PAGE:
Legal publications and some lawyers have touted a recent federal appeals court decision in Philadelphia as affirming the right of employers to mandate that employees both (1) waive their rights to participate in class action lawsuits, and (2) agree to arbitrate any employment issue individually, and not as part of a group of employees.
Unfortunately, this one ain’t over until the Supremes sing.
The preliminary reports about the decision by the U.S. Court of Appeals for the Third Circuit, Opalinski v. Robert Half International, Inc., ignore that the court in that case expressly noted that the plaintiffs failed to raise an argument that might have determined the case differently.
In particular, the plaintiffs – former staffing managers at personnel placement firm Robert Half – never raised arguments that their binding arbitration agreements violated the National Labor Relations Act (NLRA). This omission is a head-scratcher, as the National Labor Relations Board and several appeals courts have held that an employee agreement that deprives an employee of the right to bring his or her claims against the employer “collectively” with other employees violates the NLRA protection of “concerted activity” with other employees relating to the terms and conditions of employment.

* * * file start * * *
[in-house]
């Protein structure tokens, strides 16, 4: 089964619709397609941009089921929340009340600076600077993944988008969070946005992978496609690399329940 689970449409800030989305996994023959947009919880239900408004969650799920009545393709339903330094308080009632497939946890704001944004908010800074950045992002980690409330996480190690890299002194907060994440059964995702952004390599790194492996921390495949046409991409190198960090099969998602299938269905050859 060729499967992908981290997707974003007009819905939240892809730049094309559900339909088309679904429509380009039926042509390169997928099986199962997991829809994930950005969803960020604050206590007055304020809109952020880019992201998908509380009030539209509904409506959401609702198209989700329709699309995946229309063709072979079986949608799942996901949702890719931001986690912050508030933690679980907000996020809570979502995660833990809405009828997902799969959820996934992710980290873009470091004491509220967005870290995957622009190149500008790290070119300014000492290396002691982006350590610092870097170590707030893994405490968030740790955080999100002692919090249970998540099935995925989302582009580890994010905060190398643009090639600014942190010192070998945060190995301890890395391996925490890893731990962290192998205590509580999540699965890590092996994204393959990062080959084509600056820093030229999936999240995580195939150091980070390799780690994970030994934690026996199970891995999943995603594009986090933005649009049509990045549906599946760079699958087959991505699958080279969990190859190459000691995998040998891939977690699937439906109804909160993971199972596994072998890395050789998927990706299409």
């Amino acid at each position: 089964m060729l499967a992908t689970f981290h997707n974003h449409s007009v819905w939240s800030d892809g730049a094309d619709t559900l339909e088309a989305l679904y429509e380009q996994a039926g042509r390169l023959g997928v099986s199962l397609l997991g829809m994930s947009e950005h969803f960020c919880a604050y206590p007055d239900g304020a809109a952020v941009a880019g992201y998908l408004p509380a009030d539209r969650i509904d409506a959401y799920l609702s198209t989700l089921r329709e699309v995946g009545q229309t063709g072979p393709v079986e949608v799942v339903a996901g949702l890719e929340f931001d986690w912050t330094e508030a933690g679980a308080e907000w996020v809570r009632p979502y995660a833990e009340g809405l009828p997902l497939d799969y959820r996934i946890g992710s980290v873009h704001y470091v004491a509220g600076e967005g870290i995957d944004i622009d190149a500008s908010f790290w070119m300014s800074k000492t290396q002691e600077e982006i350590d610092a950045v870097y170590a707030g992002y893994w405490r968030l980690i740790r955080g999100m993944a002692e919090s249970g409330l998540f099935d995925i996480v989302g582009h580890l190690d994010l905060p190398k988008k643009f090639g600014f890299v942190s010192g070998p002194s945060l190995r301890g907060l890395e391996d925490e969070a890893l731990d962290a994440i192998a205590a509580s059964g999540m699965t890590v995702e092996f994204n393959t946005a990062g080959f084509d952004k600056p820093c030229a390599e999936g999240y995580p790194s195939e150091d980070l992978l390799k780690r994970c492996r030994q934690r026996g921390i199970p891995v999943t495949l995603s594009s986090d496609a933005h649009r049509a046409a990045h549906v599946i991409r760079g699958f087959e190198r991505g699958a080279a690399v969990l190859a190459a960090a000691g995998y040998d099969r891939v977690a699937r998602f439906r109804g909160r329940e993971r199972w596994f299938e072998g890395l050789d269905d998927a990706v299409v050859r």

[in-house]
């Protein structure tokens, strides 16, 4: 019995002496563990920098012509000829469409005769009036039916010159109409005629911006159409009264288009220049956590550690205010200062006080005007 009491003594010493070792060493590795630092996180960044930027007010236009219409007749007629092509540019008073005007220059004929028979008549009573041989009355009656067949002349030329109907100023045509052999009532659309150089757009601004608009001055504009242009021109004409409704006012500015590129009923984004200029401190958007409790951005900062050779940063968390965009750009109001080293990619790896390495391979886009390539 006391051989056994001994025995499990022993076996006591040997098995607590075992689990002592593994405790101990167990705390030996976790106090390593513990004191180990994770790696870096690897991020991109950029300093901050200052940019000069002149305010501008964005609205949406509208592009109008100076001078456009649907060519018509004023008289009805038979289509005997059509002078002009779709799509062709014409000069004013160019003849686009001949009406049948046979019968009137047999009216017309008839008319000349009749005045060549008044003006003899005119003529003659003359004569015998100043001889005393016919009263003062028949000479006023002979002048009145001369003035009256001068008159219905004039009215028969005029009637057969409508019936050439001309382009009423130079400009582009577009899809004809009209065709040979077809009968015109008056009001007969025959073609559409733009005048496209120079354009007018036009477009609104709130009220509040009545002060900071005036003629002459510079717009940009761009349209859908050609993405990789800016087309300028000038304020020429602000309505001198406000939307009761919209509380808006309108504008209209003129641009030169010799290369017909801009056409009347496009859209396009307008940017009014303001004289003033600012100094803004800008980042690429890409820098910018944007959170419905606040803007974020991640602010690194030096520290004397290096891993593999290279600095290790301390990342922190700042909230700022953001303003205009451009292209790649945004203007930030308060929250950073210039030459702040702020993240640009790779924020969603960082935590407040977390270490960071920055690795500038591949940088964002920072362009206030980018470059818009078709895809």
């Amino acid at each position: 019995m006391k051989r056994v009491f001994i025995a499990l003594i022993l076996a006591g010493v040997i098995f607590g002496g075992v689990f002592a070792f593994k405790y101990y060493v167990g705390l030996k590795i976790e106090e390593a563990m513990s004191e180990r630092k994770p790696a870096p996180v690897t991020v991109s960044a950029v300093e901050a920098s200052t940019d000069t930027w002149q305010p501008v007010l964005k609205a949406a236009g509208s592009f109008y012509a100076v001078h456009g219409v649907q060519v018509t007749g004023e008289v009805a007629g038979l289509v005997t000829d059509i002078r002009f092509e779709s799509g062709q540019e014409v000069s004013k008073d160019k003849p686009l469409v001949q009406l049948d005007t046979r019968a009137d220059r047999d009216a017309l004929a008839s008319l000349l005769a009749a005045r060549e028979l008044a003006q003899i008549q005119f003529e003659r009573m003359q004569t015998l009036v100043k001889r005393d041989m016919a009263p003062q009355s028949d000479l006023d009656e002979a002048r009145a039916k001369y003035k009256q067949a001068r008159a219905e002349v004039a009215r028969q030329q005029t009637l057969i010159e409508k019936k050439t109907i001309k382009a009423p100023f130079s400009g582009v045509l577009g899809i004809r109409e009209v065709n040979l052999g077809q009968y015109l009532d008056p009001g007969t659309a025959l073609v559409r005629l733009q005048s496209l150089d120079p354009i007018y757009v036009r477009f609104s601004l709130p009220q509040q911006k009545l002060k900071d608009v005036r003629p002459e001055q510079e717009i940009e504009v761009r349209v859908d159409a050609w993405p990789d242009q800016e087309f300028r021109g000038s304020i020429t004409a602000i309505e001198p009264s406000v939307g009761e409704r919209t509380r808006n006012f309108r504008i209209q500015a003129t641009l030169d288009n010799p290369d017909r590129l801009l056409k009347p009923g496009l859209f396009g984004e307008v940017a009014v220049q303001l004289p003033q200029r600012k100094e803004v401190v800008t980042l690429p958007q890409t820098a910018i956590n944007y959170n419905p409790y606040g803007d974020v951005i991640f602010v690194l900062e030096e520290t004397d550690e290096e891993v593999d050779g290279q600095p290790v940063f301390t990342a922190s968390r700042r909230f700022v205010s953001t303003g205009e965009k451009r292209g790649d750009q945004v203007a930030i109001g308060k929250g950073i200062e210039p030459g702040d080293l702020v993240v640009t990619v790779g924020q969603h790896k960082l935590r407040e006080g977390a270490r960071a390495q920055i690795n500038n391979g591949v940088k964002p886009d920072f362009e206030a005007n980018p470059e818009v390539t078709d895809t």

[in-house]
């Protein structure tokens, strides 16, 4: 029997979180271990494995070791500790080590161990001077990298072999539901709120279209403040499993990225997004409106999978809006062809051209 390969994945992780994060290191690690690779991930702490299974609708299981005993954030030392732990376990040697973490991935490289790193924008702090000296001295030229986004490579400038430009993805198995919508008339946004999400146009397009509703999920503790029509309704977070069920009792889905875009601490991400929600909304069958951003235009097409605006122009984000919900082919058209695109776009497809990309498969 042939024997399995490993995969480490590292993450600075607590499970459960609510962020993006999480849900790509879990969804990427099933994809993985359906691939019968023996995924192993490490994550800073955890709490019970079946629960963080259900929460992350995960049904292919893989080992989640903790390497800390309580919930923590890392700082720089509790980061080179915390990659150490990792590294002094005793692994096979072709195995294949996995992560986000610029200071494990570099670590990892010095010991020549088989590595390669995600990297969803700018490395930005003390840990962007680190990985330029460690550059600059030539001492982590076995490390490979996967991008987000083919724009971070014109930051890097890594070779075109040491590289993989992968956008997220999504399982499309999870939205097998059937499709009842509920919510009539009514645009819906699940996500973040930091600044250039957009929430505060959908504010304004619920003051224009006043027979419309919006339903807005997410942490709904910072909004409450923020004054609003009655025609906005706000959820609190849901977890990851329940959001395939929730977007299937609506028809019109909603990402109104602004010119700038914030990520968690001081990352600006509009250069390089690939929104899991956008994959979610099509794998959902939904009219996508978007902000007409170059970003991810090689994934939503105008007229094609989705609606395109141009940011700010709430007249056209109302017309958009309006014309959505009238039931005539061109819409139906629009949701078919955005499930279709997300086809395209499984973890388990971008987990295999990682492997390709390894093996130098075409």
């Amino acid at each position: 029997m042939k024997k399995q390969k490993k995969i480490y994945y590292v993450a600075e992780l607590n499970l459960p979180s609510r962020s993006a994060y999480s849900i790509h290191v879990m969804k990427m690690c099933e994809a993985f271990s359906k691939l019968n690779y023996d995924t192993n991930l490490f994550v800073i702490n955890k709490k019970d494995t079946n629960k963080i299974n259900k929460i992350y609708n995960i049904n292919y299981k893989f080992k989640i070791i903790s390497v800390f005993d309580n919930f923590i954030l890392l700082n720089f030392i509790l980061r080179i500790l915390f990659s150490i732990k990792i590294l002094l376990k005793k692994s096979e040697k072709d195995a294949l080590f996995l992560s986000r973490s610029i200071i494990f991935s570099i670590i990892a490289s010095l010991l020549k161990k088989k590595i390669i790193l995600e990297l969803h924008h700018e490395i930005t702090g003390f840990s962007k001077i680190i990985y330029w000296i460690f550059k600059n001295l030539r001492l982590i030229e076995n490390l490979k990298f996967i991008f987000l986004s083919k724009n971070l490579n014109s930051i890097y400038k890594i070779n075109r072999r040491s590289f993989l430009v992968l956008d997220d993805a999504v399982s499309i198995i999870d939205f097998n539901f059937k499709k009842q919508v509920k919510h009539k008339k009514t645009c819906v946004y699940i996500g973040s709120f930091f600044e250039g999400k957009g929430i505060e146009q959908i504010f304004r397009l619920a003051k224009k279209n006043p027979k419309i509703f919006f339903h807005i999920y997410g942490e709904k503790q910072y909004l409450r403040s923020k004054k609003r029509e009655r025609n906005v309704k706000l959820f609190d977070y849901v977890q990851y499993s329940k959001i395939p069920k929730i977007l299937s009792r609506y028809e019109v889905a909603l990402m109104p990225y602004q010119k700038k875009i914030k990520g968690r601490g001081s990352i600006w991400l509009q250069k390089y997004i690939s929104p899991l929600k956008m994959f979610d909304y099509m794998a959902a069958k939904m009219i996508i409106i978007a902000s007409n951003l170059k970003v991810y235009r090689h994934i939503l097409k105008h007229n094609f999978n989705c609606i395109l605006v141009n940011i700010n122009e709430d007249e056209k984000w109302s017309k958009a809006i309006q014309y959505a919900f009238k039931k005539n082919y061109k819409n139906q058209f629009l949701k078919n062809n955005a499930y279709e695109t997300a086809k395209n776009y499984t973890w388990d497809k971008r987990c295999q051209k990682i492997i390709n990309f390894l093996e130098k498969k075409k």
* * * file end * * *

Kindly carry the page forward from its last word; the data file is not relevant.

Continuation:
As we wrote previously, this issue is now before the U.S. Supreme Court and should be decided later this year. So, the Third Circuit’s Opalinski decision, rather than staking out a reliable marker as to employee rights in the circuit states of Pennsylvania, New Jersey and Delaware, really is simply a reflection of what happens when plaintiffs’ lawyers fail to make an important legal argument.
As a result, we do not recommend that employers or employees make any decisions or changes in their employment agreements based on Opalinski. Instead, make like Diana Ross and wait for the Supremes to chime in.
Michael Homans is a Labor & Employment attorney and founding partner of HomansPeck LLC. For more employment law updates, including news and links to important information pertaining to legal developments that may affect your business, subscribe to Michael’s blog, or follow him on Twitter @EmployLawUpdate.